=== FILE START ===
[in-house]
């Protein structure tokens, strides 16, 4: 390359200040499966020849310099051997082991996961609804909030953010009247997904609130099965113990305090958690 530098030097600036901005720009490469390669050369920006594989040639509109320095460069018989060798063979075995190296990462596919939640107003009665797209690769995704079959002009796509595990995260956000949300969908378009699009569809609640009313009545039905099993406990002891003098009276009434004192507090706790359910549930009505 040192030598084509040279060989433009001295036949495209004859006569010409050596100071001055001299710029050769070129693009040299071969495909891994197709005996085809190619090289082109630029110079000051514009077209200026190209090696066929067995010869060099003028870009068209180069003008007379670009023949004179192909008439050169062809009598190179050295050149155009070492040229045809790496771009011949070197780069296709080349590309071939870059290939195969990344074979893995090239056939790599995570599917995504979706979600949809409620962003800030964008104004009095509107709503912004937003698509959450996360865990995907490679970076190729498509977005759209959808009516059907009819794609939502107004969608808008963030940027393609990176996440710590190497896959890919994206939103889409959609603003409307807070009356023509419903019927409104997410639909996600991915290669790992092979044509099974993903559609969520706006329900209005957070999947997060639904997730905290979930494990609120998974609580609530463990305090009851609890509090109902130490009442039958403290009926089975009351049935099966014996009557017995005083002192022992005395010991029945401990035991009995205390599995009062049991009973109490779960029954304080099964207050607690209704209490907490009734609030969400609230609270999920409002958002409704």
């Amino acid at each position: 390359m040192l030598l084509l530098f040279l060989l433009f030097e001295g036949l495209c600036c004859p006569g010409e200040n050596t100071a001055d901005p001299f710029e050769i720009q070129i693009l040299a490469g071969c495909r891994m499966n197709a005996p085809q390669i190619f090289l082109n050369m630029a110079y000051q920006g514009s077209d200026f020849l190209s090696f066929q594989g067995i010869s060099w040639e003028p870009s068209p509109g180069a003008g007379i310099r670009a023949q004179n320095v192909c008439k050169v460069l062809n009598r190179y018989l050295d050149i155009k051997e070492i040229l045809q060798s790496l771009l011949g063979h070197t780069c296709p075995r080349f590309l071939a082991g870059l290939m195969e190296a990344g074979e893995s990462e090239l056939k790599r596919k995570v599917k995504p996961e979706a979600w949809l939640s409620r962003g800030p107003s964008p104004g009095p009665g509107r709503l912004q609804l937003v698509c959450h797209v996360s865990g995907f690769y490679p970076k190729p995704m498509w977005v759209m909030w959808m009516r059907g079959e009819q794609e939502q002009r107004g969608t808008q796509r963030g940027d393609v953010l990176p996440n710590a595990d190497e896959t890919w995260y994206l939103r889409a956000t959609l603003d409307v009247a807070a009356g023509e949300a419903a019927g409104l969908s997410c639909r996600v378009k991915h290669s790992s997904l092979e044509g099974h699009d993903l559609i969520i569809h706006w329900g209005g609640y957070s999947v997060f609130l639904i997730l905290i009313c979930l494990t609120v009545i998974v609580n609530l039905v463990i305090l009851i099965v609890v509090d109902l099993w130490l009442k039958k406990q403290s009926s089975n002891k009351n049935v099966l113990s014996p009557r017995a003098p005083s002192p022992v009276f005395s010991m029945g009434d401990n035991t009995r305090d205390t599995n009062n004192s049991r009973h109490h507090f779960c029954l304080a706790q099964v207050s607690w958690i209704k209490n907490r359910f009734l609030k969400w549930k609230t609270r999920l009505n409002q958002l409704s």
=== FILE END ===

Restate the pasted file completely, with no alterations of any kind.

[in-house]
């Protein structure tokens, strides 16, 4: 390359200040499966020849310099051997082991996961609804909030953010009247997904609130099965113990305090958690 530098030097600036901005720009490469390669050369920006594989040639509109320095460069018989060798063979075995190296990462596919939640107003009665797209690769995704079959002009796509595990995260956000949300969908378009699009569809609640009313009545039905099993406990002891003098009276009434004192507090706790359910549930009505 040192030598084509040279060989433009001295036949495209004859006569010409050596100071001055001299710029050769070129693009040299071969495909891994197709005996085809190619090289082109630029110079000051514009077209200026190209090696066929067995010869060099003028870009068209180069003008007379670009023949004179192909008439050169062809009598190179050295050149155009070492040229045809790496771009011949070197780069296709080349590309071939870059290939195969990344074979893995090239056939790599995570599917995504979706979600949809409620962003800030964008104004009095509107709503912004937003698509959450996360865990995907490679970076190729498509977005759209959808009516059907009819794609939502107004969608808008963030940027393609990176996440710590190497896959890919994206939103889409959609603003409307807070009356023509419903019927409104997410639909996600991915290669790992092979044509099974993903559609969520706006329900209005957070999947997060639904997730905290979930494990609120998974609580609530463990305090009851609890509090109902130490009442039958403290009926089975009351049935099966014996009557017995005083002192022992005395010991029945401990035991009995205390599995009062049991009973109490779960029954304080099964207050607690209704209490907490009734609030969400609230609270999920409002958002409704």
């Amino acid at each position: 390359m040192l030598l084509l530098f040279l060989l433009f030097e001295g036949l495209c600036c004859p006569g010409e200040n050596t100071a001055d901005p001299f710029e050769i720009q070129i693009l040299a490469g071969c495909r891994m499966n197709a005996p085809q390669i190619f090289l082109n050369m630029a110079y000051q920006g514009s077209d200026f020849l190209s090696f066929q594989g067995i010869s060099w040639e003028p870009s068209p509109g180069a003008g007379i310099r670009a023949q004179n320095v192909c008439k050169v460069l062809n009598r190179y018989l050295d050149i155009k051997e070492i040229l045809q060798s790496l771009l011949g063979h070197t780069c296709p075995r080349f590309l071939a082991g870059l290939m195969e190296a990344g074979e893995s990462e090239l056939k790599r596919k995570v599917k995504p996961e979706a979600w949809l939640s409620r962003g800030p107003s964008p104004g009095p009665g509107r709503l912004q609804l937003v698509c959450h797209v996360s865990g995907f690769y490679p970076k190729p995704m498509w977005v759209m909030w959808m009516r059907g079959e009819q794609e939502q002009r107004g969608t808008q796509r963030g940027d393609v953010l990176p996440n710590a595990d190497e896959t890919w995260y994206l939103r889409a956000t959609l603003d409307v009247a807070a009356g023509e949300a419903a019927g409104l969908s997410c639909r996600v378009k991915h290669s790992s997904l092979e044509g099974h699009d993903l559609i969520i569809h706006w329900g209005g609640y957070s999947v997060f609130l639904i997730l905290i009313c979930l494990t609120v009545i998974v609580n609530l039905v463990i305090l009851i099965v609890v509090d109902l099993w130490l009442k039958k406990q403290s009926s089975n002891k009351n049935v099966l113990s014996p009557r017995a003098p005083s002192p022992v009276f005395s010991m029945g009434d401990n035991t009995r305090d205390t599995n009062n004192s049991r009973h109490h507090f779960c029954l304080a706790q099964v207050s607690w958690i209704k209490n907490r359910f009734l609030k969400w549930k609230t609270r999920l009505n409002q958002l409704s």